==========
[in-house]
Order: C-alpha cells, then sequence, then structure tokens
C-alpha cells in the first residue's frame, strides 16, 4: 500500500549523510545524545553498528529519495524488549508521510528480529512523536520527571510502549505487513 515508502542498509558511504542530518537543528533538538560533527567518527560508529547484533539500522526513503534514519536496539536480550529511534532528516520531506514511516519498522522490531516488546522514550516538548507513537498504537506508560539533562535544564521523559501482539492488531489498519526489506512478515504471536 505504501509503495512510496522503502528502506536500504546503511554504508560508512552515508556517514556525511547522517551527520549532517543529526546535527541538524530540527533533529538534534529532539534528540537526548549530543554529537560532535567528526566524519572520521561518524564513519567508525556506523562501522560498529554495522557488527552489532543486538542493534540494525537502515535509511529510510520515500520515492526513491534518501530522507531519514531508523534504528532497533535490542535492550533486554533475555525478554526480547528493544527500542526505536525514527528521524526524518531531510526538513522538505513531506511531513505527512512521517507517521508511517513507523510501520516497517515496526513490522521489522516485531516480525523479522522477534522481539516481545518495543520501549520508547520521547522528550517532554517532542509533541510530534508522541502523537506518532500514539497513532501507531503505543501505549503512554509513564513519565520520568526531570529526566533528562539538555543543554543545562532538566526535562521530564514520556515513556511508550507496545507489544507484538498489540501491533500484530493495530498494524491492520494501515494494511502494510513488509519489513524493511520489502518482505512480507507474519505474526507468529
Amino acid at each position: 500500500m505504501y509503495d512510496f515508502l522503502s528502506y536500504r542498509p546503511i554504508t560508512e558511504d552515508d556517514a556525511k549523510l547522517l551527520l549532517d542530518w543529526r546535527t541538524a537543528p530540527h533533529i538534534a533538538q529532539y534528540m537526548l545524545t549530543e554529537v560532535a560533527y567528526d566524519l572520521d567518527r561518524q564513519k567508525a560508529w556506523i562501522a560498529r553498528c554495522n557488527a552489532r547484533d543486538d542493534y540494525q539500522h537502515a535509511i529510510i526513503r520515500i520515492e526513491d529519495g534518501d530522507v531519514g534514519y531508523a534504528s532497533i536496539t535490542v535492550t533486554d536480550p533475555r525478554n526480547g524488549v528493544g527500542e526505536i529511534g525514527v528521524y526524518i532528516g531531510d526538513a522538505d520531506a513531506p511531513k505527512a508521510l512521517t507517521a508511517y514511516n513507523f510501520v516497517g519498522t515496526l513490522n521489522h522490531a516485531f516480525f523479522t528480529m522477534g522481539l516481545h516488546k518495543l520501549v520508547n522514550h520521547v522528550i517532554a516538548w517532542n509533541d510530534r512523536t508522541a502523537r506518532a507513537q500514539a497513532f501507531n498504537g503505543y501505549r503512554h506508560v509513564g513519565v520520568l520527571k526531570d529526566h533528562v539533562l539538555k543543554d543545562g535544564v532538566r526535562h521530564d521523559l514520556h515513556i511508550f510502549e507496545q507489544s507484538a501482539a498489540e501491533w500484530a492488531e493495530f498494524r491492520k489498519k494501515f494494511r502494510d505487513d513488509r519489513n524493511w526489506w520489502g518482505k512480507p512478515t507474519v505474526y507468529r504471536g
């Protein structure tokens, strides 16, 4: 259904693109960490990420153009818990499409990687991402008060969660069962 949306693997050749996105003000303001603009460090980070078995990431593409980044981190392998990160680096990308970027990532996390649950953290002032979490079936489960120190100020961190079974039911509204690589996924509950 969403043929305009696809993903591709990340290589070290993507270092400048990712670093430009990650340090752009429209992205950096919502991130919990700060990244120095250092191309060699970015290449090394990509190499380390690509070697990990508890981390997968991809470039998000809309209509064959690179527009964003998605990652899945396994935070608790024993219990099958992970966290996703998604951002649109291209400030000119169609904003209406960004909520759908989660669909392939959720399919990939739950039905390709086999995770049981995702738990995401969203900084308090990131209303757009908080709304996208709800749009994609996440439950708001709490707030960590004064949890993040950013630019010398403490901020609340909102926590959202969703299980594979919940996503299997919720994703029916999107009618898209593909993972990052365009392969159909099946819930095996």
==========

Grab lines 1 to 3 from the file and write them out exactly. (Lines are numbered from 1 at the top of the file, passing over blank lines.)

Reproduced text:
[in-house]
Order: C-alpha cells, then sequence, then structure tokens
C-alpha cells in the first residue's frame, strides 16, 4: 500500500549523510545524545553498528529519495524488549508521510528480529512523536520527571510502549505487513 515508502542498509558511504542530518537543528533538538560533527567518527560508529547484533539500522526513503534514519536496539536480550529511534532528516520531506514511516519498522522490531516488546522514550516538548507513537498504537506508560539533562535544564521523559501482539492488531489498519526489506512478515504471536 505504501509503495512510496522503502528502506536500504546503511554504508560508512552515508556517514556525511547522517551527520549532517543529526546535527541538524530540527533533529538534534529532539534528540537526548549530543554529537560532535567528526566524519572520521561518524564513519567508525556506523562501522560498529554495522557488527552489532543486538542493534540494525537502515535509511529510510520515500520515492526513491534518501530522507531519514531508523534504528532497533535490542535492550533486554533475555525478554526480547528493544527500542526505536525514527528521524526524518531531510526538513522538505513531506511531513505527512512521517507517521508511517513507523510501520516497517515496526513490522521489522516485531516480525523479522522477534522481539516481545518495543520501549520508547520521547522528550517532554517532542509533541510530534508522541502523537506518532500514539497513532501507531503505543501505549503512554509513564513519565520520568526531570529526566533528562539538555543543554543545562532538566526535562521530564514520556515513556511508550507496545507489544507484538498489540501491533500484530493495530498494524491492520494501515494494511502494510513488509519489513524493511520489502518482505512480507507474519505474526507468529